SPORT OR SPECTACLE? The AP's David Bauder noted NBC drew a "storm online for its decision not to stream the opening ceremony digitally." NBC Sports VP/Communications Christopher McCloskey said that the Opening and Closing ceremonies "were always planned to be shown on tape delay." Many people took to Twitter "to complain Friday that they felt cheated by the decision, and provided online links to other outlets, like the BBC, that were streaming the ceremony online" (AP, 7/28). In L.A., Robert Lloyd writes in defending its decision not to live-stream Friday's proceedings, NBC "sought to delineate a difference between the Games, which it is streaming whole, and the framing ceremonies, which it termed 'entertainment spectacles.'" Lloyd: "I see less of a difference. Because although unquestionably a sporting event, the Olympic Games are also a kind of theater, an unscripted performance on the theme of athletics as much as an athletic contest in fact. ... And as theater, these ceremonies are also kind of sport, with each successive host nation striving to outdo the last" (L.A. TIMES, 7/30).

An atmosphere of “whimsy and party won out over pomp and circumstance" during Friday's Olympic Opening Ceremony that allowed "an economically beleaguered Britain to pat itself on the back,” according to Phil Hersh of the CHICAGO TRIBUNE. The ceremony “took on the overall air of frivolity that usually prevails at the closing rather than the opening” (CHICAGO TRIBUNE, 7/28). In N.Y., Sarah Lyall in a front-page piece wrote that the ceremony was a “sometimes slightly insane portrait of a country that has changed almost beyond measure since the last time it hosted the Games, in the grim postwar summer of 1948” (N.Y. TIMES, 7/28). In DC, Anthony Faiola wrote, “If the Opening Ceremonies of the London Games sometimes seemed like the world’s biggest inside joke, the message from Britain resonated loud and clear: We may not always be your cup of tea, but you know -- and so often love -- our culture nonetheless.” The message here “seemed to honor the quite serious Olympics -- which London is hosting for a record third time -- while simultaneously reminding the world that the next two weeks should also be about having a bit of fun” (WASHINGTON POST, 7/28). In N.Y., Alessandra Stanley wrote the Opening Ceremony was a “tableau of national pride that studiously avoided bathos and easy excesses of patriotism.” It is “hard to imagine any other nation willing to make so much fun of itself on a global stage, in front of as many as a billion viewers.” It takes “nerve to look silly” and the show “veered from cute to creepy and from familiar to baffling” (N.Y. TIMES, 7/28).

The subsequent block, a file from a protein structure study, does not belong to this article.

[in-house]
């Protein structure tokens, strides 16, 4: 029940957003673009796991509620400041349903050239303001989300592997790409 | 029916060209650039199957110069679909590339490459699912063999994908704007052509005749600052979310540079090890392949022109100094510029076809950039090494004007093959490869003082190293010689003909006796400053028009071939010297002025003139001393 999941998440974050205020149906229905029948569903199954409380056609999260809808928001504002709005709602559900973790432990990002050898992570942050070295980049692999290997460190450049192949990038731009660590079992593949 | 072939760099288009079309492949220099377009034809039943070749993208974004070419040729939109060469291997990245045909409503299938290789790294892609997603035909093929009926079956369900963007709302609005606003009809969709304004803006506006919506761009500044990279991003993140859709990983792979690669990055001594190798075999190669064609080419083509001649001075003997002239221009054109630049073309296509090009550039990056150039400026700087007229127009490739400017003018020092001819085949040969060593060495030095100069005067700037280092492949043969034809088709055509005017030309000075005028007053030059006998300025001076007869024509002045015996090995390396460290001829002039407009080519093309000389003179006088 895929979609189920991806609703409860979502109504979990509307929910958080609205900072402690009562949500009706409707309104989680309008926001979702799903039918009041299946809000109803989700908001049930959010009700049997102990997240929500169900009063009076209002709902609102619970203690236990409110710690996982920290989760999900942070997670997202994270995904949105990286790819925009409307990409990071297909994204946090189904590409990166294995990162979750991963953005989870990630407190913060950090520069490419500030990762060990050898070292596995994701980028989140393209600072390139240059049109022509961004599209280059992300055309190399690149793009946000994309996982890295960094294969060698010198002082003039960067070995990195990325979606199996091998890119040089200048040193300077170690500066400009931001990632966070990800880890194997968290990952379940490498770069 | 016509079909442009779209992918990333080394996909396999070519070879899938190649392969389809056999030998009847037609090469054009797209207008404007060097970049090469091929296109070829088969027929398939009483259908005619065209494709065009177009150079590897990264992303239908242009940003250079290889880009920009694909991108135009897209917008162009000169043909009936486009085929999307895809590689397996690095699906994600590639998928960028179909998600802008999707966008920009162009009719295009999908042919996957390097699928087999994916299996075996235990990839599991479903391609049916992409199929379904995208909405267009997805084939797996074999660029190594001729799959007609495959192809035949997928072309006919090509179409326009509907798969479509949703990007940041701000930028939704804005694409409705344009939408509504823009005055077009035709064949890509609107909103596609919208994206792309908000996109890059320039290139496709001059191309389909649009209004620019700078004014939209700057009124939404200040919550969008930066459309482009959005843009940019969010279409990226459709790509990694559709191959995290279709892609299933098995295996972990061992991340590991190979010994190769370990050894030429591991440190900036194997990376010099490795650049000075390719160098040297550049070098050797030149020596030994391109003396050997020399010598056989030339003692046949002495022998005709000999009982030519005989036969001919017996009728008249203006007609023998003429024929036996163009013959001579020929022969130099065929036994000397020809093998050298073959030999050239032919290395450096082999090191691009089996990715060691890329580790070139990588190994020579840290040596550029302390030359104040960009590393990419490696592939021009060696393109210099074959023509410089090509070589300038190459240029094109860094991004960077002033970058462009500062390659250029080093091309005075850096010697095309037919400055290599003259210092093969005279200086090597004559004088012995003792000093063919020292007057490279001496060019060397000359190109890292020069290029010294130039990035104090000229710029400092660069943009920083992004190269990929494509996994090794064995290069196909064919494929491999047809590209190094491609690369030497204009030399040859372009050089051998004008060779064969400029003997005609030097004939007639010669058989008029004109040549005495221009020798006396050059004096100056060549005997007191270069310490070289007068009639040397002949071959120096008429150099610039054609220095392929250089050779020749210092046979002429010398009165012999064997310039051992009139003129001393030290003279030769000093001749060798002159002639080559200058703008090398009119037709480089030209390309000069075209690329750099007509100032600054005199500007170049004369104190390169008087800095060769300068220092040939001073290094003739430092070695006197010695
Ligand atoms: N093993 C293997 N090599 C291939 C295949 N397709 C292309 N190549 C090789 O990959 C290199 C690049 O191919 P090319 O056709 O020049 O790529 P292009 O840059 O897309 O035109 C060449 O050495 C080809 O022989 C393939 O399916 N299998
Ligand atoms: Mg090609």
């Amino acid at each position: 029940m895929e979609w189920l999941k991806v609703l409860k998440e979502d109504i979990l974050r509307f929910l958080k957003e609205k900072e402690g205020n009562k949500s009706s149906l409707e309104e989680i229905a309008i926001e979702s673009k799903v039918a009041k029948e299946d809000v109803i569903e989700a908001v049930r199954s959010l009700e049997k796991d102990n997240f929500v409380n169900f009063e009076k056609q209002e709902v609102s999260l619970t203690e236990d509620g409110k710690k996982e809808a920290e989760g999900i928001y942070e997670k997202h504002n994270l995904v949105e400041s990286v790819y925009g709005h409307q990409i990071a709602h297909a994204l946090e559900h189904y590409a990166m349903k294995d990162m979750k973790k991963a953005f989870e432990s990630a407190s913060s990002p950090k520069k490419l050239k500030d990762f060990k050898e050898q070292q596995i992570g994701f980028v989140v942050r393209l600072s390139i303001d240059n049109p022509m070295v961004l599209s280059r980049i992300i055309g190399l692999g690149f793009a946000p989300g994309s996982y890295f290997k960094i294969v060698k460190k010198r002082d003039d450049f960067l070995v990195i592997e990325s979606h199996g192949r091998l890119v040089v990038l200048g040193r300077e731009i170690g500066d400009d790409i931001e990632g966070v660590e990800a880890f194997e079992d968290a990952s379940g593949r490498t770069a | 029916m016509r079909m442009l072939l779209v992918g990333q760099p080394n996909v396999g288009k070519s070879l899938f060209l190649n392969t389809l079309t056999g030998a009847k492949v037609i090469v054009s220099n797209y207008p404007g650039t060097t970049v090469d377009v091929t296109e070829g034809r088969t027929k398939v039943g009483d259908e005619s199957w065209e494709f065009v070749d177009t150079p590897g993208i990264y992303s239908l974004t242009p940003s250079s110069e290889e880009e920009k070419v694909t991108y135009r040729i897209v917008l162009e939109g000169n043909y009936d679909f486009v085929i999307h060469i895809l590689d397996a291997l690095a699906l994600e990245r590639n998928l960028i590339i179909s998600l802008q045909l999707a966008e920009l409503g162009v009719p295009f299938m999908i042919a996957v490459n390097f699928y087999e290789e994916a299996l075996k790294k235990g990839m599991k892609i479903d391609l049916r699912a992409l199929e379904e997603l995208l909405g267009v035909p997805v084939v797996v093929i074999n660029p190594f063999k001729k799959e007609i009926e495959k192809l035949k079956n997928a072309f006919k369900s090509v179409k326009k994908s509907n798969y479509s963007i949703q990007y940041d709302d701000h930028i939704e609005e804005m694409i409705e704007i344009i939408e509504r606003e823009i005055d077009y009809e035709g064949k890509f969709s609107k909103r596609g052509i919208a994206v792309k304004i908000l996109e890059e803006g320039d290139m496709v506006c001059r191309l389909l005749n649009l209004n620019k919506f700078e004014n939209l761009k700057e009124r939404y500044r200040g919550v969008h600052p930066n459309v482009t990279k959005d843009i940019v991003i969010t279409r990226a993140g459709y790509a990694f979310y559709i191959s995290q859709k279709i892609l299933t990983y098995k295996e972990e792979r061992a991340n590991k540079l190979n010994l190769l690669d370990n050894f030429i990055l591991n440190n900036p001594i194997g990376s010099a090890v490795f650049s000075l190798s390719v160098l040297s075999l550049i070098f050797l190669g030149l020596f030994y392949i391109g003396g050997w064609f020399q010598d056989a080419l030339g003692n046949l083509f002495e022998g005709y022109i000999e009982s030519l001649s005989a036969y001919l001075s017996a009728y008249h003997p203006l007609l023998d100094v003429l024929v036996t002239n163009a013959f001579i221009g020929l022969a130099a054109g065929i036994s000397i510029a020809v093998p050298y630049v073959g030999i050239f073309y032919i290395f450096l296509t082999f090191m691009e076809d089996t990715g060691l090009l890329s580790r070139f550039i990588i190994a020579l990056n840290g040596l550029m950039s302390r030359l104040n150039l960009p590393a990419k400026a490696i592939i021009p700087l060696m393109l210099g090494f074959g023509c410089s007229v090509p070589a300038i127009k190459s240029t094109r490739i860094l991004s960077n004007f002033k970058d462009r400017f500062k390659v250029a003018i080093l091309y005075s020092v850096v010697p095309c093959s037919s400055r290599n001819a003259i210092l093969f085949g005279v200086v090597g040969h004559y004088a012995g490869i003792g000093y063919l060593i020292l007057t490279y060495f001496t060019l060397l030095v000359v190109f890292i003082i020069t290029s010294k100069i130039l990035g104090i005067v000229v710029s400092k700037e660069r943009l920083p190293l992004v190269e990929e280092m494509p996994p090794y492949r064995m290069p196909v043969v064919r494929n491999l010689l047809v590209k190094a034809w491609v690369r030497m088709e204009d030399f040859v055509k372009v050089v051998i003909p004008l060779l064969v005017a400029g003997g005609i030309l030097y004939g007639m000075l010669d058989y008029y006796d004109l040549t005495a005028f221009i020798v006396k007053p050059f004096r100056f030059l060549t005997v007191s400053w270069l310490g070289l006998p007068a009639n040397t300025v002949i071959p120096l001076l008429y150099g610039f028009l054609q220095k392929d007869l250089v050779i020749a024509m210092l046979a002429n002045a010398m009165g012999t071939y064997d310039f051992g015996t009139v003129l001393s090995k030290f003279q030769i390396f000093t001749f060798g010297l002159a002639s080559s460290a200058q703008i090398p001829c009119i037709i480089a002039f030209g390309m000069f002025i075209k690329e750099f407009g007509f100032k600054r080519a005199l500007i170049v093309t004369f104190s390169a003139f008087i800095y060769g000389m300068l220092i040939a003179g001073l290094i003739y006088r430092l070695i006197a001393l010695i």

TO GOOD HEALTH: The WALL STREET JOURNAL’s Cassell Bryan-Low wrote, “The hours-long show paid tribute to British history and culture. It played heavily to memories of local favorites, though some segments might have been lost on the global TV audience -- like an all-dancing, all-singing tribute to Britain's government-funded National Health Service" (WALL STREET JOURNAL, 7/28). In L.A., Lisa Dillman wrote the show featured a “celebration of five decades of British pop music, a heavy slice of history and, of course, that quirky sense of British humor” (L.A. TIMES, 7/28). In N.Y., Christina Boyle wrote the “dazzling show was a celebration of the Best of British” (N.Y. DAILY NEWS, 7/28). In L.A., Robert Lloyd wrote the Opening Ceremony was “by turns moving, bizarre, funny and exciting, and often surprisingly dark; certainly it was never dull” (L.A. TIMES, 7/28). In N.Y., Mike Vaccaro called the show, “Splendid. Wonderful. Beautiful.” However, “in the middle of all the fun, they managed to throw one stunning, sobering moment that was deplorable in its callousness.” Viewers were asked to "observe a moment of silence" as a "visual wall of faces filled the video screens atop Olympic Stadium." The people pictured in the photos were deceased "loved ones of audience members who were asked to submit them for the ceremony" (N.Y. POST, 7/28).